WASHINGTON — Republican party leaders are starting to rally around Mitt Romney, but it’s not exactly a stampede of support for the expected GOP presidential nominee.
With Rick Santorum and Newt Gingrich out of the race, Romney is his party’s pick to take on President Barack Obama this fall, barring a catastrophe. While Romney talks like the nominee, the former Massachusetts governor has work to do to round up enough convention delegates to make it official.
Romney has 867 delegates, according to The Associated Press count. That’s 277 short of the 1,144 he needs to win the nomination. Romney could get about 100 delegates from Tuesday’s primaries in North Carolina, Indiana and West Virginia, if he dominates the voting in all three states.
But unless he persuades a lot more Santorum and Gingrich delegates to switch allegiances, Romney might not clinch until the Texas primary May 29.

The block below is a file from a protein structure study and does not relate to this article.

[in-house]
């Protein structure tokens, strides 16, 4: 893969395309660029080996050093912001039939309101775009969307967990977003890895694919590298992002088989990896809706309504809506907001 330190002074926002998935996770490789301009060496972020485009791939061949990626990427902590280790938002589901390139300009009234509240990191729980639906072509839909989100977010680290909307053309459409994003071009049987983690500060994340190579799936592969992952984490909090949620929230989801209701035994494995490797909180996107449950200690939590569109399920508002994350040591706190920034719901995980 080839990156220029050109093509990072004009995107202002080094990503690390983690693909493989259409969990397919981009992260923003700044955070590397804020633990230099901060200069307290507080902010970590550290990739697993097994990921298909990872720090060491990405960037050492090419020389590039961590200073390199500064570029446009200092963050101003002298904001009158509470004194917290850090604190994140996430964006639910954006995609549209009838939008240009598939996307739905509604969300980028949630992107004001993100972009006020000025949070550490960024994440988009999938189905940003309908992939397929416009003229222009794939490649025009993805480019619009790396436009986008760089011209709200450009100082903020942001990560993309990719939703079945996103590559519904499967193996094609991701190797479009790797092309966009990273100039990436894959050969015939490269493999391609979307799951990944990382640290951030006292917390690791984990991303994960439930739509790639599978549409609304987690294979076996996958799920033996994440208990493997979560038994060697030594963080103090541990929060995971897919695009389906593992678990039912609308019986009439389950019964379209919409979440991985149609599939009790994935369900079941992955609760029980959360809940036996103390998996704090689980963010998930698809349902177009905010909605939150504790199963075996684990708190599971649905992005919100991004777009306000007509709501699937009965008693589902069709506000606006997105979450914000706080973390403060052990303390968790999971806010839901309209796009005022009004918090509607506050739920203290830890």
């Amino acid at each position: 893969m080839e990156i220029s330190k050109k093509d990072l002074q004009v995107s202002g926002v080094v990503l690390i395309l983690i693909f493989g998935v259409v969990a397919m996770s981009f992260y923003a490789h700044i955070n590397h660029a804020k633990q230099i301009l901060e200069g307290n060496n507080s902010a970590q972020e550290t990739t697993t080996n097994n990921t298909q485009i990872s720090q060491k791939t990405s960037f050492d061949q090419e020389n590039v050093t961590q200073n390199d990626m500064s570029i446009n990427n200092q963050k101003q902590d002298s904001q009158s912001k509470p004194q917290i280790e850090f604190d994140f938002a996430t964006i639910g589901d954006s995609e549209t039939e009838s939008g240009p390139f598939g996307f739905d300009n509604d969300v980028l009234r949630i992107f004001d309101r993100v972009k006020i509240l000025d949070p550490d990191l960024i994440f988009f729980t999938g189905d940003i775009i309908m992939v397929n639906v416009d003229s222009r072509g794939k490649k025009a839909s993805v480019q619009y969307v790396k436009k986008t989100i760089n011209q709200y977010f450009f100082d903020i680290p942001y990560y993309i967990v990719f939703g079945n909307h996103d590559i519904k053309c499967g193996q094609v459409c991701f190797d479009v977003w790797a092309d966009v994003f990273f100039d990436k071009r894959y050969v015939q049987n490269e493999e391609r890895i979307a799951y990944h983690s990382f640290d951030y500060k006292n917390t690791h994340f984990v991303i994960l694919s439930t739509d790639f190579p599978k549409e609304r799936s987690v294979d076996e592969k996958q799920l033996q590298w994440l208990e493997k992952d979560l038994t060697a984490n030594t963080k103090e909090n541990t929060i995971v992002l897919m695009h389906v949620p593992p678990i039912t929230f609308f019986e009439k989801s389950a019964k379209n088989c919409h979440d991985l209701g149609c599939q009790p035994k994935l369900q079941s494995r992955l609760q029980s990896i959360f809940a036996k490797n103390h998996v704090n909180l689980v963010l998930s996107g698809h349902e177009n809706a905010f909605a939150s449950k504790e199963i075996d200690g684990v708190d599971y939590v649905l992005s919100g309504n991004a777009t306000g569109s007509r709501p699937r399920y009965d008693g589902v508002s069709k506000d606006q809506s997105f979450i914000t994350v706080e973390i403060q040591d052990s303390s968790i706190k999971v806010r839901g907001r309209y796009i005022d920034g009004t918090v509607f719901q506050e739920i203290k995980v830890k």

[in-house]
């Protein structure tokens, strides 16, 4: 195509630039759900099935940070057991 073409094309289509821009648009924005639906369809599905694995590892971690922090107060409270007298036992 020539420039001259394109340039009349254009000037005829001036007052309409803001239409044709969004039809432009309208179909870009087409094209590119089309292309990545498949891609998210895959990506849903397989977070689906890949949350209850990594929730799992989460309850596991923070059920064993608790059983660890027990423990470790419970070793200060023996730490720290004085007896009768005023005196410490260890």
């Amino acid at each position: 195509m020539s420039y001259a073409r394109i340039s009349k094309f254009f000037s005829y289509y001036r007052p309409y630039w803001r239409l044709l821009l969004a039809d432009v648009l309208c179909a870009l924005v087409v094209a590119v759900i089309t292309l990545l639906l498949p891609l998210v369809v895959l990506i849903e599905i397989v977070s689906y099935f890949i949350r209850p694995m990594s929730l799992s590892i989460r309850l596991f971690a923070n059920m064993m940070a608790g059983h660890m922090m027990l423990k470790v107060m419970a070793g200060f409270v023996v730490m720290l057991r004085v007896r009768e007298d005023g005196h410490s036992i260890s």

“He’s the projected candidate,” said Peggy Lambert, a member of the Republican National Committee from Tennessee who endorsed Romney last week. “Let’s go ahead and get this thing over with. Let’s get as many delegates as we can.”
Santorum and Gingrich have said they will help Romney defeat Obama, but neither has released his delegates to vote for Romney at the national convention in August. Santorum has 257 delegates and Gingrich has 130. In interviews during the past week, many said they were reluctant to back Romney without guidance from their former candidates.